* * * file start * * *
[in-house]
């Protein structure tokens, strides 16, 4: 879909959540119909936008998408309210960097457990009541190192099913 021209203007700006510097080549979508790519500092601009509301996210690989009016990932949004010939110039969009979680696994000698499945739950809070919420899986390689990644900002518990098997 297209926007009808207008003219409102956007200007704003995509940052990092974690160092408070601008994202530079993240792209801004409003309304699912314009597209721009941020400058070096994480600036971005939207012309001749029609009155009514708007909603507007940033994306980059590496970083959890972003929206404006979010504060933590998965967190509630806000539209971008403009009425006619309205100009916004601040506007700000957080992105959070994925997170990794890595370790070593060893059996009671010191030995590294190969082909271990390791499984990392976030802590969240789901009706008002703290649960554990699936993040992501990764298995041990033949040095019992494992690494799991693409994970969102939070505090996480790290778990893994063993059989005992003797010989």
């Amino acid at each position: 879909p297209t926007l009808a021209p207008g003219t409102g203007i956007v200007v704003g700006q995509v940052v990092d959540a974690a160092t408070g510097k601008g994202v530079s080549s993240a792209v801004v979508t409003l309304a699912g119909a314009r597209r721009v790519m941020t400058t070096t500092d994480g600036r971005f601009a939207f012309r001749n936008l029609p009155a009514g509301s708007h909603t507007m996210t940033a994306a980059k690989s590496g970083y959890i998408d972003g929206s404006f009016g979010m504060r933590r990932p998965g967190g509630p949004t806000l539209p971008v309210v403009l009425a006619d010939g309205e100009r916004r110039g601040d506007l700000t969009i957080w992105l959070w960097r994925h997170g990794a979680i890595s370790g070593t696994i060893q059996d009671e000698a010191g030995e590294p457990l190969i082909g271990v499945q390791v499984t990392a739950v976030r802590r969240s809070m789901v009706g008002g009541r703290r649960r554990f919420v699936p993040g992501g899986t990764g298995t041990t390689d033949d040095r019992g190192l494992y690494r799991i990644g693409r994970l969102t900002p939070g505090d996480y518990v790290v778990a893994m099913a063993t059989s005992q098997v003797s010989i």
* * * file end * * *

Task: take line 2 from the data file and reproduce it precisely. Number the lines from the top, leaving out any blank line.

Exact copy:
């Protein structure tokens, strides 16, 4: 879909959540119909936008998408309210960097457990009541190192099913 021209203007700006510097080549979508790519500092601009509301996210690989009016990932949004010939110039969009979680696994000698499945739950809070919420899986390689990644900002518990098997 297209926007009808207008003219409102956007200007704003995509940052990092974690160092408070601008994202530079993240792209801004409003309304699912314009597209721009941020400058070096994480600036971005939207012309001749029609009155009514708007909603507007940033994306980059590496970083959890972003929206404006979010504060933590998965967190509630806000539209971008403009009425006619309205100009916004601040506007700000957080992105959070994925997170990794890595370790070593060893059996009671010191030995590294190969082909271990390791499984990392976030802590969240789901009706008002703290649960554990699936993040992501990764298995041990033949040095019992494992690494799991693409994970969102939070505090996480790290778990893994063993059989005992003797010989």